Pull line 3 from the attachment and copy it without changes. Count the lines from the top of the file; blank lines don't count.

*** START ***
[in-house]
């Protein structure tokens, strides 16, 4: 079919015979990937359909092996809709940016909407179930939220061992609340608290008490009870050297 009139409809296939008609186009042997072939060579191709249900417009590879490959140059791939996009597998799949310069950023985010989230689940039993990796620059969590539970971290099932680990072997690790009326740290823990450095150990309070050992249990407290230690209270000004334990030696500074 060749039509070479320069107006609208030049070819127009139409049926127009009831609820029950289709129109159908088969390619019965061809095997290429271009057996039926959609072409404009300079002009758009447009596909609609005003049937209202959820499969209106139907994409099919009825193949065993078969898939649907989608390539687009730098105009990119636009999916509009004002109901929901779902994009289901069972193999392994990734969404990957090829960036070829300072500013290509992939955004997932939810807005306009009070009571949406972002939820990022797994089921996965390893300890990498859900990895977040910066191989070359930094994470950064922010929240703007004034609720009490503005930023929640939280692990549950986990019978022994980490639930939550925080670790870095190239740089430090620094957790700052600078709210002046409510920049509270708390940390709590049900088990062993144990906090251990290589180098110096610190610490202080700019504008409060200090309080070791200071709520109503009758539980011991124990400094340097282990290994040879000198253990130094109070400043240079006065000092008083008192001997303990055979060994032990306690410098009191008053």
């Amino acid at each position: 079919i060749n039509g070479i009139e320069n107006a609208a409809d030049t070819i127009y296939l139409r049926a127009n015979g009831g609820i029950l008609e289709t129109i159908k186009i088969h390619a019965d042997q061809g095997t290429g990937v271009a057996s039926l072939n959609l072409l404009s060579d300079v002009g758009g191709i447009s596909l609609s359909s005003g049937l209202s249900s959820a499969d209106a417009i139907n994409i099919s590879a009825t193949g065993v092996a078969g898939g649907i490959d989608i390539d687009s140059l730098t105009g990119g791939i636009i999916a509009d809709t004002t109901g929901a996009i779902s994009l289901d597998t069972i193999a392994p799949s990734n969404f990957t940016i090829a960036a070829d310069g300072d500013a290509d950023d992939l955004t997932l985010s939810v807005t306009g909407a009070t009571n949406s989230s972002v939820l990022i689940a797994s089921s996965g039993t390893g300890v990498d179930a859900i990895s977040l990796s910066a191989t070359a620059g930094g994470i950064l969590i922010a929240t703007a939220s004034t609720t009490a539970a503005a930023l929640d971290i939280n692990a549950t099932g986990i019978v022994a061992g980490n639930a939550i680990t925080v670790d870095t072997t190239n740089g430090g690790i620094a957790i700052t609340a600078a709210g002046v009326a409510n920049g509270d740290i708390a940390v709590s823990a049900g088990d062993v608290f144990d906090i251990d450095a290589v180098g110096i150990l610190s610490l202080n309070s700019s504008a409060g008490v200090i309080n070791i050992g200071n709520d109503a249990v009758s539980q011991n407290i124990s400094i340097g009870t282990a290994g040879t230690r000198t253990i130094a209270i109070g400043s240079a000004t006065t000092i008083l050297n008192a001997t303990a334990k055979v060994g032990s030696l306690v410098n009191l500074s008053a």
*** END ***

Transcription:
């Amino acid at each position: 079919i060749n039509g070479i009139e320069n107006a609208a409809d030049t070819i127009y296939l139409r049926a127009n015979g009831g609820i029950l008609e289709t129109i159908k186009i088969h390619a019965d042997q061809g095997t290429g990937v271009a057996s039926l072939n959609l072409l404009s060579d300079v002009g758009g191709i447009s596909l609609s359909s005003g049937l209202s249900s959820a499969d209106a417009i139907n994409i099919s590879a009825t193949g065993v092996a078969g898939g649907i490959d989608i390539d687009s140059l730098t105009g990119g791939i636009i999916a509009d809709t004002t109901g929901a996009i779902s994009l289901d597998t069972i193999a392994p799949s990734n969404f990957t940016i090829a960036a070829d310069g300072d500013a290509d950023d992939l955004t997932l985010s939810v807005t306009g909407a009070t009571n949406s989230s972002v939820l990022i689940a797994s089921s996965g039993t390893g300890v990498d179930a859900i990895s977040l990796s910066a191989t070359a620059g930094g994470i950064l969590i922010a929240t703007a939220s004034t609720t009490a539970a503005a930023l929640d971290i939280n692990a549950t099932g986990i019978v022994a061992g980490n639930a939550i680990t925080v670790d870095t072997t190239n740089g430090g690790i620094a957790i700052t609340a600078a709210g002046v009326a409510n920049g509270d740290i708390a940390v709590s823990a049900g088990d062993v608290f144990d906090i251990d450095a290589v180098g110096i150990l610190s610490l202080n309070s700019s504008a409060g008490v200090i309080n070791i050992g200071n709520d109503a249990v009758s539980q011991n407290i124990s400094i340097g009870t282990a290994g040879t230690r000198t253990i130094a209270i109070g400043s240079a000004t006065t000092i008083l050297n008192a001997t303990a334990k055979v060994g032990s030696l306690v410098n009191l500074s008053a």